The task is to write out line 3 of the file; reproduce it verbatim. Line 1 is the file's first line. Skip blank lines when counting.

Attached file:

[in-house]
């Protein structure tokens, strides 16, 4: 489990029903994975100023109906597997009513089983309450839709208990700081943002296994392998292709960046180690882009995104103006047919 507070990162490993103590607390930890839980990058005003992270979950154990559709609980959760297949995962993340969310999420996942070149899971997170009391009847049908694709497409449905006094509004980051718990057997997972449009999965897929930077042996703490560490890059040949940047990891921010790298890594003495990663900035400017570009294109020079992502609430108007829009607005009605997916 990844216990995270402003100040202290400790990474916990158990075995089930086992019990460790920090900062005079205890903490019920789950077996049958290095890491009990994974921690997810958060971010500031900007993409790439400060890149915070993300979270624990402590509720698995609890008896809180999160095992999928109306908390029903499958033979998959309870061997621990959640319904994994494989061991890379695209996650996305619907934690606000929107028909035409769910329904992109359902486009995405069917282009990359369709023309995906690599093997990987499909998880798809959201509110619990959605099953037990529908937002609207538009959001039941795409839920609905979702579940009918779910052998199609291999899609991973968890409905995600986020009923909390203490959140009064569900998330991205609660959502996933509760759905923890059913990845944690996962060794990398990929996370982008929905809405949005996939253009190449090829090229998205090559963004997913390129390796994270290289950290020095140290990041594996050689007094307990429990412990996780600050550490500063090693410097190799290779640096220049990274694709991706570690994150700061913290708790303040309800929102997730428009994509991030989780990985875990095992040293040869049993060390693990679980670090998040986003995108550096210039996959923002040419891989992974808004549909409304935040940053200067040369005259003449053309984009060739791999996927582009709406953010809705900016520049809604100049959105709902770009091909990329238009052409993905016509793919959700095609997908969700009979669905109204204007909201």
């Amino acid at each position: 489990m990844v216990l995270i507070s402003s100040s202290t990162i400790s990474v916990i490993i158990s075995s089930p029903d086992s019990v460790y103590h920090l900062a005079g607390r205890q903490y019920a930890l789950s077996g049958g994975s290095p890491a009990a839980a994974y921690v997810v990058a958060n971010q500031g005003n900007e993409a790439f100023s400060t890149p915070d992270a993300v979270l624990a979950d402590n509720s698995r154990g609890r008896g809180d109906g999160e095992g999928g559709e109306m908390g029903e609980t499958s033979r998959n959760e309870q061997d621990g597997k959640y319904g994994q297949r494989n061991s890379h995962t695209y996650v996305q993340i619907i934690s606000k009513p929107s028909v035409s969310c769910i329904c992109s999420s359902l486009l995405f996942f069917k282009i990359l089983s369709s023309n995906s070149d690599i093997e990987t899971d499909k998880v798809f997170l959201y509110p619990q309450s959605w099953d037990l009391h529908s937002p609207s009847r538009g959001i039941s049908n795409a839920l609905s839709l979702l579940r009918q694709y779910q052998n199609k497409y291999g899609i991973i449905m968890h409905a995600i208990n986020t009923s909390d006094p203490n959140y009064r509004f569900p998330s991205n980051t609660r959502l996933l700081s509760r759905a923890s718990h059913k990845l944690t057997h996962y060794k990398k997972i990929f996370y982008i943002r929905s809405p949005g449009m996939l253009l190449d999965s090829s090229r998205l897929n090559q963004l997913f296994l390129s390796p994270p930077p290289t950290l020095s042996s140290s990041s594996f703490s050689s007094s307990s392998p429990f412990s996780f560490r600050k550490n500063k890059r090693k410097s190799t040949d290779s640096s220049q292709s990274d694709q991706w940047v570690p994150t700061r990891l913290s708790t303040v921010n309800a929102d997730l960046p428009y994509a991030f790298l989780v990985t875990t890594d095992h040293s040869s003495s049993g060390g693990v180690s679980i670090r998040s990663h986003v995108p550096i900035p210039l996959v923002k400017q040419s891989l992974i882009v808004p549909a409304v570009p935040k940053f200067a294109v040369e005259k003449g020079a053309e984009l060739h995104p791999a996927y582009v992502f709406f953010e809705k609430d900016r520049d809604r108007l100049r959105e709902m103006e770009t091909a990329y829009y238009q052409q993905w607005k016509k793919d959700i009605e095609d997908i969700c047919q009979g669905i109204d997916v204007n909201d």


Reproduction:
């Amino acid at each position: 489990m990844v216990l995270i507070s402003s100040s202290t990162i400790s990474v916990i490993i158990s075995s089930p029903d086992s019990v460790y103590h920090l900062a005079g607390r205890q903490y019920a930890l789950s077996g049958g994975s290095p890491a009990a839980a994974y921690v997810v990058a958060n971010q500031g005003n900007e993409a790439f100023s400060t890149p915070d992270a993300v979270l624990a979950d402590n509720s698995r154990g609890r008896g809180d109906g999160e095992g999928g559709e109306m908390g029903e609980t499958s033979r998959n959760e309870q061997d621990g597997k959640y319904g994994q297949r494989n061991s890379h995962t695209y996650v996305q993340i619907i934690s606000k009513p929107s028909v035409s969310c769910i329904c992109s999420s359902l486009l995405f996942f069917k282009i990359l089983s369709s023309n995906s070149d690599i093997e990987t899971d499909k998880v798809f997170l959201y509110p619990q309450s959605w099953d037990l009391h529908s937002p609207s009847r538009g959001i039941s049908n795409a839920l609905s839709l979702l579940r009918q694709y779910q052998n199609k497409y291999g899609i991973i449905m968890h409905a995600i208990n986020t009923s909390d006094p203490n959140y009064r509004f569900p998330s991205n980051t609660r959502l996933l700081s509760r759905a923890s718990h059913k990845l944690t057997h996962y060794k990398k997972i990929f996370y982008i943002r929905s809405p949005g449009m996939l253009l190449d999965s090829s090229r998205l897929n090559q963004l997913f296994l390129s390796p994270p930077p290289t950290l020095s042996s140290s990041s594996f703490s050689s007094s307990s392998p429990f412990s996780f560490r600050k550490n500063k890059r090693k410097s190799t040949d290779s640096s220049q292709s990274d694709q991706w940047v570690p994150t700061r990891l913290s708790t303040v921010n309800a929102d997730l960046p428009y994509a991030f790298l989780v990985t875990t890594d095992h040293s040869s003495s049993g060390g693990v180690s679980i670090r998040s990663h986003v995108p550096i900035p210039l996959v923002k400017q040419s891989l992974i882009v808004p549909a409304v570009p935040k940053f200067a294109v040369e005259k003449g020079a053309e984009l060739h995104p791999a996927y582009v992502f709406f953010e809705k609430d900016r520049d809604r108007l100049r959105e709902m103006e770009t091909a990329y829009y238009q052409q993905w607005k016509k793919d959700i009605e095609d997908i969700c047919q009979g669905i109204d997916v204007n909201d």